AUA 2018: Learning Curve With The No-Flip Shangring Circumcision in Kenya

San Francisco, CA USA (UroToday.com) Omar Al Hussein Alawamlh, MD, a clinical urologist from New York, NY, presented on a study looking at the learning curve involved with a male circumcision device. Voluntary medical male circumcision (VMMC) has been shown by three large randomized control trials in Africa to decrease HIV incidence in men by 50-60%. Given this, the UNAIDS and WHO have recommended that VMMC be included as part of their HIV prevention strategies. As a result, 14 sub-Saharan African countries have started to scale up male circumcision services. However, in 2016 only less than half of the goal was achieved. This can be attributed to the lack of medical resources and health care providers to perform the traditional male circumcision procedures. However, FDA approval of single-use disposable circumcision device, the Shangring, provides a plausible solution.

In the study, 571 males were enrolled in two study sites in Kenya. The circumcisions were completed by 6 healthcare providers, 5 non-physician and 1 physician. The circumcisions utilized the no-flip Shangring technique, which first involves determining the correct size of device by wrapping the Shangring tape around the penis. Afterwards, the inner plastic ring is inserted under the foreskin, which can be facilitated by a dorsal split of the foreskin if necessary. This is followed by securely clamping the outer ring onto the inner ring from outside of the foreskin to provide hemostatic occlusion. Finally, the foreskin is excised from the over side of the device. Adverse events, pain score, and operative time were all metrics collected from the participants of the study.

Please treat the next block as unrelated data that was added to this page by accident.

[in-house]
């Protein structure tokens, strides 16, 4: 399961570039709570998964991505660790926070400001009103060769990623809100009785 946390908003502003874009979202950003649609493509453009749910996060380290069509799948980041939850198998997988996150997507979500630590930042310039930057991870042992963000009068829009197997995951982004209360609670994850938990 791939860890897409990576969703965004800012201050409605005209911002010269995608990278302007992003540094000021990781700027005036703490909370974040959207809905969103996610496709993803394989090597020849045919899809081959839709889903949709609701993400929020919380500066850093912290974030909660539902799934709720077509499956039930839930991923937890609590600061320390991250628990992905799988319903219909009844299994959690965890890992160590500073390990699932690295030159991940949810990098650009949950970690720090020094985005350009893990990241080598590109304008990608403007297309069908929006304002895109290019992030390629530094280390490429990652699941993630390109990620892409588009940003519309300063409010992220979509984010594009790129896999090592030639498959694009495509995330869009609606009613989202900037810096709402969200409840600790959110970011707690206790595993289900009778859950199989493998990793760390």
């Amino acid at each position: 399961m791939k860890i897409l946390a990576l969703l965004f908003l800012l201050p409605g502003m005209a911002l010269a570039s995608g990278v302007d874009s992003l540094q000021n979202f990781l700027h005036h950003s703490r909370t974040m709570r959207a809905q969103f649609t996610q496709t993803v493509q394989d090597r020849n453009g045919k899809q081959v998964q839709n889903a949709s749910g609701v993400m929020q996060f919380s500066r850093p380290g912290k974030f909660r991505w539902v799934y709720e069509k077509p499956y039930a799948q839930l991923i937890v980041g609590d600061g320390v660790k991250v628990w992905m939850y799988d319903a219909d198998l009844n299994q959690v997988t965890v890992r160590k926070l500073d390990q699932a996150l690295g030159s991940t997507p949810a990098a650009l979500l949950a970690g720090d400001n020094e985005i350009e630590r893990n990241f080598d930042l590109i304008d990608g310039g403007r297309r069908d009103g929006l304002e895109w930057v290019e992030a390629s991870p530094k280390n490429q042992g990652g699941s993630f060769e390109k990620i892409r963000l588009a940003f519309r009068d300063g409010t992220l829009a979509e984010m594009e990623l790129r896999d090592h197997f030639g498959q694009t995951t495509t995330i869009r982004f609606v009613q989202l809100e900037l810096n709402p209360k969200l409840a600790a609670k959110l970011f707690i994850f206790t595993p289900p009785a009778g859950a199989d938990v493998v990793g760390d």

For the results, all participants were successfully circumcised with the no-flip Shangring technique. Five out of six providers showed significant improvement in pain scores and operative time in second half of cases when compared to the first half. Low rates of adverse events were maintained in the first and second half of the procedures performed. Majority of all participants achieved full wound healing by the last scheduled follow up visit (day 42) and were satisfied with penile cosmesis.

In conclusion, the Shangring device is a useful tool that can scaled up male circumcision globally. Specifically when used with the no-flip technique, it is shown to be a safe, quick and effective method of male circumcision in the hands of both physicians and non-physician healthcare providers for patients ranging from young adolescence to adult.

Presented by: Omar Al Hussein Alawamlh, MD

Written by: Whitney Zhang, Department of Urology, University of California-Irvine at the 2018 AUA Annual Meeting - May 18 - 21, 2018 – San Francisco, CA USA
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